b.In driving innovative solutions, SSFA can bring together financial institutions and industry sectors to identify more integrated approaches to address barriers in scaling the financing needed. For example, it can combine financing solutions from different asset classes, including risk mitigation tools, to improve the bankability of projects. This applies not only in climate mitigation, but also in financing less bankable projects related to climate adaptation and biodiversity preservation.

c.In developing skills, SSFA can contribute to upskilling and capacity building initiatives by guiding the relevance of sustainable finance courses. This includes training courses offered by Institutes of Higher Learning (IHLs) and other training providers. In tandem, SSFA can also promote the take-up of IBF’s skills certification schemes, and organise capacity building workshops in areas not readily offered by the training providers. For example, carbon markets, taxonomy application and blended finance.


13.Sustainable finance is a key thrust of Singapore’s development as a leading international financial centre. We have made a good start and are on a promising trajectory.

14.Let us continue to strengthen partnerships across the financial sector and with industry to support the region’s low-carbon transition. The SSFA will be instrumental in coordinating this.

15.Everyone here today has something to offer.

a. Financial institutions, businesses, academia, government agencies - bringing financial or scientific know-how, decarbonisation solutions or needed funding.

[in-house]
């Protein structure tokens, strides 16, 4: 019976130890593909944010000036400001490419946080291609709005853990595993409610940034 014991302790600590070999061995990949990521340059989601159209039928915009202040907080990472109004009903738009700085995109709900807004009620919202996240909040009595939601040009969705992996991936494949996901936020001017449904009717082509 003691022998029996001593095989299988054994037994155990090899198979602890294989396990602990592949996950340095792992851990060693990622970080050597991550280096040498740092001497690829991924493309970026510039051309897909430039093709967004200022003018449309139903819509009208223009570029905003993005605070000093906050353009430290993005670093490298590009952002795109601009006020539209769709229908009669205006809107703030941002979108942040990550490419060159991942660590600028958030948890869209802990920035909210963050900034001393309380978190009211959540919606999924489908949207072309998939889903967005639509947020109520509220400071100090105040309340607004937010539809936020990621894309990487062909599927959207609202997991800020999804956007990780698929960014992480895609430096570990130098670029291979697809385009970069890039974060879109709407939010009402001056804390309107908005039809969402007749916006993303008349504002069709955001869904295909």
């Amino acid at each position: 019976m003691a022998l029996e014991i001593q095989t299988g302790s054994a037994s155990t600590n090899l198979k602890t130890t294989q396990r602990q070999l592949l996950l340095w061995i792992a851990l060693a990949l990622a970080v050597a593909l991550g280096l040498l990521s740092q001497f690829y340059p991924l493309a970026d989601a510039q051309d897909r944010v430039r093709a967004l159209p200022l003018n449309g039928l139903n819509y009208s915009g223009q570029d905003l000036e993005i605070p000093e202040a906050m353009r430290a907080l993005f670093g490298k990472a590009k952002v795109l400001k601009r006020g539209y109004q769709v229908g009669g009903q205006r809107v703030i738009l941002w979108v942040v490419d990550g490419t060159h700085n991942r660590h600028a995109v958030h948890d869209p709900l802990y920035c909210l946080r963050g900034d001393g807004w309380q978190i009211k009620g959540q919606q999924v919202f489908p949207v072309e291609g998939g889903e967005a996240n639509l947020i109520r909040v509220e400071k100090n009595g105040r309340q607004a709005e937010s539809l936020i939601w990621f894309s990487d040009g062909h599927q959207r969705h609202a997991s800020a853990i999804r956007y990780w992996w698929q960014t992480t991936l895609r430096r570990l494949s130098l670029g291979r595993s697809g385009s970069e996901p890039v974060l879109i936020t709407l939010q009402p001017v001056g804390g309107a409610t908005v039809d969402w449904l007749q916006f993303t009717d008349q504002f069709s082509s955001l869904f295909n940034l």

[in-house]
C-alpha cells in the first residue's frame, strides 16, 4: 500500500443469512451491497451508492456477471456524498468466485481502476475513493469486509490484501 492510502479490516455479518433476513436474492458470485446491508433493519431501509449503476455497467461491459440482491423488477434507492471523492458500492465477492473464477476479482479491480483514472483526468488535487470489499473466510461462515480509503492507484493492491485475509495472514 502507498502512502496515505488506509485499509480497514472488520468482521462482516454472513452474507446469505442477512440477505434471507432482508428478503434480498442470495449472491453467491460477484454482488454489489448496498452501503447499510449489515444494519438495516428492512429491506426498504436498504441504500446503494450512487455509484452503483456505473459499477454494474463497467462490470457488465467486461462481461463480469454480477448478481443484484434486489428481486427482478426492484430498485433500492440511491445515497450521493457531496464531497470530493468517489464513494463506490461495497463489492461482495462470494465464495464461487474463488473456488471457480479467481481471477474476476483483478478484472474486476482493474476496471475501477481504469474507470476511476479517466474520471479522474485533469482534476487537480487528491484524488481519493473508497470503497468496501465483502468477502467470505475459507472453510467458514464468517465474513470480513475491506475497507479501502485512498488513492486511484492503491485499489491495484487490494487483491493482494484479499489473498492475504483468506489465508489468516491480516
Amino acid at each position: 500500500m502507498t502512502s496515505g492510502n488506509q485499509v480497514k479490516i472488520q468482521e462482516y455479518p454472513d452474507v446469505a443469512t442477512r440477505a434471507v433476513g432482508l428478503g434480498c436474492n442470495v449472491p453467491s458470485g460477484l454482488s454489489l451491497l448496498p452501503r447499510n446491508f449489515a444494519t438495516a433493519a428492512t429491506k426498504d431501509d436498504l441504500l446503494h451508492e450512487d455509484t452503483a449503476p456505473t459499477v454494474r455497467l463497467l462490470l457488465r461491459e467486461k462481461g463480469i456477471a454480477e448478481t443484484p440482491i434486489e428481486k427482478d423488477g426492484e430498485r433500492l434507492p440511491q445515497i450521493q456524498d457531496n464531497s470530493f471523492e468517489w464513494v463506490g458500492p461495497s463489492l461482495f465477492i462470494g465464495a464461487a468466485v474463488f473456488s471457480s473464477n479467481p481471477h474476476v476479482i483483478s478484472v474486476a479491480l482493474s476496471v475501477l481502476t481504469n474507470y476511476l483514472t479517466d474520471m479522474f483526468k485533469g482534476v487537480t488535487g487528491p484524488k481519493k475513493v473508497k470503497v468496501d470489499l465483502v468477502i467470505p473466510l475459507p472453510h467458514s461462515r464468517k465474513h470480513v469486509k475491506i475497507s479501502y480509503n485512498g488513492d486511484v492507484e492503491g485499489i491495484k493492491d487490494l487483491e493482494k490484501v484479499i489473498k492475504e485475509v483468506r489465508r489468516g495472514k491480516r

16.I look forward to the SSFA playing a key role in galvanising partnerships and collective efforts to shape the future sustainable finance landscape for years to come.

17.Thank you.

Ladies and Gentlemen, good evening. I am honored to address you today as we celebrate the launch of the Singapore Sustainable Finance Association (SSFA). My involvement in sustainable finance spans several years, marked by a deep understanding of the sector's evolution and contributions to its growth. As an enthusiast and expert, I have actively participated in various initiatives, collaborated with international partners, and contributed to the development of standards and innovative financing approaches.

Now, let's delve into the key concepts discussed in the provided article:

1. Historical Milestones in Sustainable Finance in Singapore

a. Guidelines for Responsible Financing (2015)

  • The Association of Banks in Singapore launched these guidelines, laying the foundation for responsible financing practices.

b. First Green Bond Issuance (2017)

  • City Developments Limited issued the first green bond by a Singaporean company, setting a precedent for environmentally conscious financial instruments.

c. Green Finance Action Plan (2019)

  • The Monetary Authority of Singapore (MAS) introduced the Green Finance Action Plan to advance sustainable finance initiatives.

d. Finance for Net Zero Action Plan (Last Year)

  • A refreshed plan expanding the focus beyond green activities to include transition finance, recognizing the broader impact of greening the economy.

2. Singapore's Current Standing in Sustainable Finance

a. Leading Market for Bonds and Loans